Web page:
By God’s Command – Forgiveness

The one great issue in all of religion is this – how are people forgiven their sins? This lesson addresses the issue by showing us how God’s Word is the same as His will.

There are two miraculous healings in this Gospel lesson. The first one shows the faith of the leper, who said, “You can make me clean, if you will.” Jesus’ response is concise, “I will. Be clean.”

The man was immediately healed of his leprosy. Jesus told him to show himself to the priest for the ritual cleansing, “as a testimony.” This is another example of how the Gospel spread. Jesus did not burden them with the Law, telling them they had to convert people to faith to make God happy, that hordes of people were going to Hell without an effective—and expensive—evangelism program. Instead, He told the healed man to have the cleansing ritual performed. The process of showing himself to the priest would reveal everything, and people would discuss this miracle among all their friends and relatives.

The modern frauds invent miracles and call that evangelism, when they fake events and brag about their crowds. I ran into a photo of one of these frauds in my files. He was raising the dead in Florida, he claimed, although no evidence ever emerged. His felony record did show up and he went on the lam. Perhaps he is working his miracles in Haiti now.

Jesus performed miracles to confirm His Word, so people would see that His authority came from God the Father. The miracles themselves were secondary, because even the widow’s son (Nain) and Lazarus had to face death.

The leprosy cure was especially noteworthy because the man they knew as a leper, an outcast, was cleansed of his disease in a moment. The miracle was associated with the teaching of Jesus. As the news spread, people believed in Him before they heard Him speak, before they saw a miracle with their own eyes.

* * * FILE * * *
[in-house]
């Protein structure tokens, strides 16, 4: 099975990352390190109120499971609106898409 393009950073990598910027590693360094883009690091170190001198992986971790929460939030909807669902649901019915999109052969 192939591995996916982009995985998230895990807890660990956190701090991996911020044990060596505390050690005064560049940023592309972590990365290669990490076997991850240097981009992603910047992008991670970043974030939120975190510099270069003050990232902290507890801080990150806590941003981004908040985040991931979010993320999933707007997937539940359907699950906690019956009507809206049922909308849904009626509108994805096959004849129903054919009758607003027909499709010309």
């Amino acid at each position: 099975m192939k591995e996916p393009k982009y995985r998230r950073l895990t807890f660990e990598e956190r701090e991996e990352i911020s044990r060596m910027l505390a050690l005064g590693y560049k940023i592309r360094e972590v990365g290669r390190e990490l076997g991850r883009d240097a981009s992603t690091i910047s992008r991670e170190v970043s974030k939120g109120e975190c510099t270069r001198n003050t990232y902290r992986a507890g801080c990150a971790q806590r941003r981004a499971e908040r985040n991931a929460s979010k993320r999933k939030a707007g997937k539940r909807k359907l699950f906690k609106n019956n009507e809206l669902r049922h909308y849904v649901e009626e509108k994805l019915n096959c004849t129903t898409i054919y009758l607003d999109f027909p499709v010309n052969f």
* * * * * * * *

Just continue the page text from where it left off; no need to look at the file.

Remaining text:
This leper worshiped Jesus and trusted in the power of the Savior. We do not know exactly when this happened. There are many similar examples in the Gospels. Jesus was clearly revealed as the Son of God, in many different ways, so the countryside was coming to see Him and to seek His healing.

The leper had the advantage, if we can call it that, of having nothing. Lacking the esteem of his own people, feeling nothing but rejection for his unclean state, the leper had nothing of his own to offer – wealth, power, or good works. The Word kindled faith in his heart and that faith trusted in the power of the Savior to make him whole again.

Jesus only needed to say, “Be clean” and the leper was healed.

The miracle strengthens our faith by showing us the power of the Word. With that established, we see in the next miracle how God’s Word is not limited by the visible presence of Christ.

An officer of the Roman army came to Jesus and asked Him to heal his servant. As everyone knew then, a Roman army officer had absolute power over his men. This power was far greater and more terrible than anything known today. He could order a decimation, where one soldier out of ten was beaten to death, to firm up discipline in the ranks. For that reason, and many more, the centurion knew how powerful a command could be.

The centurion also had faith in Jesus. Like Peter, he spoke of his unworthiness, and asked for his servant to be healed.

He offered his own perspective on God’s Word.

but speak the word only, and my servant shall be healed. 9 For I am a man under authority, having soldiers under me: and I say to this man, Go, and he goeth; and to another, Come, and he cometh; and to my servant, Do this, and he doeth it.

Jesus marveled at the soldier’s faith, and healed his servant at that moment.

Before the healing was announced, Jesus gave this as a warning:

11 And I say unto you, That many shall come from the east and west, and shall sit down with Abraham, and Isaac, and Jacob, in the kingdom of heaven. 12 But the children of the kingdom shall be cast out into outer darkness: there shall be weeping and gnashing of teeth.